" The More We Learn, The More We Realize Just How Little We Know, And How Much There Is Still To Be Learned " I come from the dramatic, revolutionary, albeit violent, yet 'magical' 60s. Opinionated and challenging, I write about current events, geopolitics, globalization, history, music, mainly classic rock, philosophy, pop culture, politics, religion, sociology, and anything else that defines the person which I am. 60s Child

Location: Miami, Florida, United States

I belong to a special generation, the 'Baby Boomer Generation', all 70 million of us. Mine is the countercultural, culture-changing, music-influenced, society-altering, rebellious, and revolutionary generation which grew up during the dramatic and violent, while in many ways exciting and 'magical' 1960s. After all these years, I still feel totally identified with the 60s, as that decade defines me. Although I was both a participating and observing member of the 'flower generation', I am a conservative in my political and sociological principles. As much as I appreciated the freedom and radical liberalism of the 60s, I nevertheless did not support the anti-war movement. I am also Roman Catholic, and teach catechism. AS I CONSIDER THE MUSIC OF THE 60s AN INTEGRAL PART OF THE CULTURE, AND CONSIDERING THAT EVEN AFTER 40 YEARS IT RETAINS ITS POWERFUL ALLURE, I WISH TO SHARE SOME OF MY 60s FAVORITE GROUPS: ANIMALS, B.BOYS, BEATLES, B.GEES, B.S.&T, CHICAGO, CREAM, C.C.R., C.S.N.&Y, E.L.O., E.L.P., 4 SEASONS, G.F.R., J.HENDRIX, KINKS, LED ZEP, MAMAS & PAPAS, M.BLUES, R.STONES, R.ORBISON, S.& G., WHO, YARDBIRDS EMAIL: A60sCHILDMAILBOX@aol.com

Tuesday, September 27, 2005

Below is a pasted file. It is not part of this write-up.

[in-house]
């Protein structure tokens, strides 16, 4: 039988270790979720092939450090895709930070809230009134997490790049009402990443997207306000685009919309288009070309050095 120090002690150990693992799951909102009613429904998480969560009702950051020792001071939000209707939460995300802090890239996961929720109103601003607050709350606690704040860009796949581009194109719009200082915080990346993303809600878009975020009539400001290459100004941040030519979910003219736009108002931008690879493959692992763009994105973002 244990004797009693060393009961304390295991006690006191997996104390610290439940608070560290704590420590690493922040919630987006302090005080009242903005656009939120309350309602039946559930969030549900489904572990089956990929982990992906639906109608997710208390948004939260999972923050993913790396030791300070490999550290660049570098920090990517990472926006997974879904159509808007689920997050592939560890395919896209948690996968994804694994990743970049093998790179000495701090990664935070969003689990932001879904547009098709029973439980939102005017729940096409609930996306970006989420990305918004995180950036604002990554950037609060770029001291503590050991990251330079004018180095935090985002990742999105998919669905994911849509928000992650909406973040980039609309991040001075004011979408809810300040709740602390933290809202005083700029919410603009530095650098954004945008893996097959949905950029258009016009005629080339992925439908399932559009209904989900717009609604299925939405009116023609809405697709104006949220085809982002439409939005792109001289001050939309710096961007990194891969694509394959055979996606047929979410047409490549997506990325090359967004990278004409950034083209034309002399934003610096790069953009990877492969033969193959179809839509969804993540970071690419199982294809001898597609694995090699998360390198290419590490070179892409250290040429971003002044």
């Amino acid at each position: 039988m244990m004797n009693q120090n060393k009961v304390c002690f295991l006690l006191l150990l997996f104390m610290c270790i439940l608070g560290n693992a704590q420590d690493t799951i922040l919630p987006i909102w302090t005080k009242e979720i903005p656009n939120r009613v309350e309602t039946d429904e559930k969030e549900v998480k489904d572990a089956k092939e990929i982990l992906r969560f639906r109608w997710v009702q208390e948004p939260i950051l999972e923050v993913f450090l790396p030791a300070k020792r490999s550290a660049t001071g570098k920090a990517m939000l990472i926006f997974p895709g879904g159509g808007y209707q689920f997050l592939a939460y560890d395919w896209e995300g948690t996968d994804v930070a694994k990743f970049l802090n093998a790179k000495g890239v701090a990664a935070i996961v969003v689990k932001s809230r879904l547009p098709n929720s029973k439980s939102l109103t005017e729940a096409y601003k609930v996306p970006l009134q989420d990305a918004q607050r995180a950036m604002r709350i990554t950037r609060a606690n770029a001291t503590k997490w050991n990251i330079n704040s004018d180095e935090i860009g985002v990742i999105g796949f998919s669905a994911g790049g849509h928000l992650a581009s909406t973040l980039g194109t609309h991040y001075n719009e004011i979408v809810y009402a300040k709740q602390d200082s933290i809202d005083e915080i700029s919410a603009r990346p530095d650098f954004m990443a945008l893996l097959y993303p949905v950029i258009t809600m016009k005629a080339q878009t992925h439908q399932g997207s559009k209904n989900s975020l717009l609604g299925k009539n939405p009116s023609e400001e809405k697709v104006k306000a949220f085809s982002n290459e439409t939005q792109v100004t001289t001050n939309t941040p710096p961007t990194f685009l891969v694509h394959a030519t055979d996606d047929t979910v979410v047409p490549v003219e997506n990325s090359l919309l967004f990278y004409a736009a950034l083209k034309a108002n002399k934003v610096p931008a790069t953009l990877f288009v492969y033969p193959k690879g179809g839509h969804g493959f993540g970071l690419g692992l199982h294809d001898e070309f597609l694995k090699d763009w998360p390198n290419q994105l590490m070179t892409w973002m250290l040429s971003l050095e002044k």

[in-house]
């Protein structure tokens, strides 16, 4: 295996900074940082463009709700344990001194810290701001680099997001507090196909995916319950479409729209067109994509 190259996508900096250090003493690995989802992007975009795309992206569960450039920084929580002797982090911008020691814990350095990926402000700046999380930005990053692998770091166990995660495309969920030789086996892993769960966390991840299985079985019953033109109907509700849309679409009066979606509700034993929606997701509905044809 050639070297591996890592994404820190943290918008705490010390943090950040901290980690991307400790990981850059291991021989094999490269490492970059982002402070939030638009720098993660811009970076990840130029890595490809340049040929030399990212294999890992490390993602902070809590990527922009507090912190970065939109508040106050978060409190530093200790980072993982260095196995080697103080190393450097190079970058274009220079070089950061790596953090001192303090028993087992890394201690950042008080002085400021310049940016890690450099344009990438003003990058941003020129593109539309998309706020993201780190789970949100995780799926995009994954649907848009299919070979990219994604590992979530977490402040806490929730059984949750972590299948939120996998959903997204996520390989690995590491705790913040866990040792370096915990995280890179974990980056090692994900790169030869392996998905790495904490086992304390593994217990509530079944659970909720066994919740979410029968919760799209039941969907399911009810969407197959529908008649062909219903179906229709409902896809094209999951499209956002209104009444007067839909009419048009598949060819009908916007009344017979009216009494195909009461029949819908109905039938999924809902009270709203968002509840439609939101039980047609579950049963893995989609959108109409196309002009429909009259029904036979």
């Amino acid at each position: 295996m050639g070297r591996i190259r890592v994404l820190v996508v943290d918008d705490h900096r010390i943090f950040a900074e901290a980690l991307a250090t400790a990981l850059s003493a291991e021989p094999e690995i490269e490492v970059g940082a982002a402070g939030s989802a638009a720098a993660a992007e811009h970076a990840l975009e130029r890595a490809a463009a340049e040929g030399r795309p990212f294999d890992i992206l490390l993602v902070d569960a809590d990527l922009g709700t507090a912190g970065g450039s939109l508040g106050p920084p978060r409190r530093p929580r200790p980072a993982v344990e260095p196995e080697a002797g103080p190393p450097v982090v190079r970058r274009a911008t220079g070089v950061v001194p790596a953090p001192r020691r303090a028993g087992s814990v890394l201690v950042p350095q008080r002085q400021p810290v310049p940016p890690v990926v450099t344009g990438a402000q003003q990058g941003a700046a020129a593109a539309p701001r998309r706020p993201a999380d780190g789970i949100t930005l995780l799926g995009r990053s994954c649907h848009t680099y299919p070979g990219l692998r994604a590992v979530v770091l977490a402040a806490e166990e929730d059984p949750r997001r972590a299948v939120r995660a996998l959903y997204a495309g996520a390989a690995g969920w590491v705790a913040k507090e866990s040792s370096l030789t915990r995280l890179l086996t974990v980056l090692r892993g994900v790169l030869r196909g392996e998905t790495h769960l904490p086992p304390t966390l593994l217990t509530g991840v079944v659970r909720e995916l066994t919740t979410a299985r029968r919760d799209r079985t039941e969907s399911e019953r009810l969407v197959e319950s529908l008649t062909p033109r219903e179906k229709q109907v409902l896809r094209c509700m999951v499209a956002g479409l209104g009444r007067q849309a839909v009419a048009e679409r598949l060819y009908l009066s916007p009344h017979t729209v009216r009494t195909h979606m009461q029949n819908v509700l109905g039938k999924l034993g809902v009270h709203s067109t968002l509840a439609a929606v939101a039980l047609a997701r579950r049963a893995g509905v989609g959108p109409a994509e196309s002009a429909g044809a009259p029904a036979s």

I will qualify the following by first stating that I am a member of the Roman Catholic and Apostolic Church.

As such, it is my duty to accept, support, and defend the changes instituted through the Second Ecumenical Council of my church, also known, (and called hereon) as Vatican II. Otherwise, I would be straying from my church, which I consider the one and true universal, or Catholic Church, akin to what Father Martin Luther did when he rebelled against the church of his day in 1540.

I believe that if changes are to be made, they must take place from within the church, not from outside, because, as genuine as Martin Luther's grievances against the church may have been, I believe that he reacted, or acted upon those grievances in a wrong and shortsighted way. He could have been an instrument for change and unification of the church, but instead became a rallying point for its division.

In principle, I should not spouse the call for changes, as the work of Vatican II was inspired by the Holy Spirit, as it has been the work of God thru the Princes of the Church, or its Bishops.

However, these Bishops, though enlightened and inspired by God, as human beings, which they were, could have interpreted some of the changes in a way different from that intended by our Lord.

We all know that throughout its 21 centuries, those entrusted with the leadership of our church have committed a multitude or errors, many of them sinful transgressions. In addition, we know that even today, the church, after having learned so many lessons and supposedly grown and matured throughout these 21 centuries, still makes mistakes, many of them shameful.
So cognizant of that, I feel that I can share my feelings about today's church without fear of being marginalized, or ostracized.

I was a child in the early to mid 1960s, but do still remember how it used to be, as I studied in a Catholic school, (De La Salle, Christian Brothers). I remember having to attend daily early morning mass, including Saturdays, since we had school Saturday mornings, and having to go to confession every Thursday. In addition, we were made to wear suits for Sunday mass, white during the spring and summer, and navy blue during the fall and winter. And we did go to Sunday mass, as the brothers were always there taking attendance week in and week out.

I fondly remember that each one of us students always carried our own personal black with golden-edged pages Missal, tattered as it was, since we used it daily, 24/7, 365 days a year. And that was a sight which we no longer see anywhere.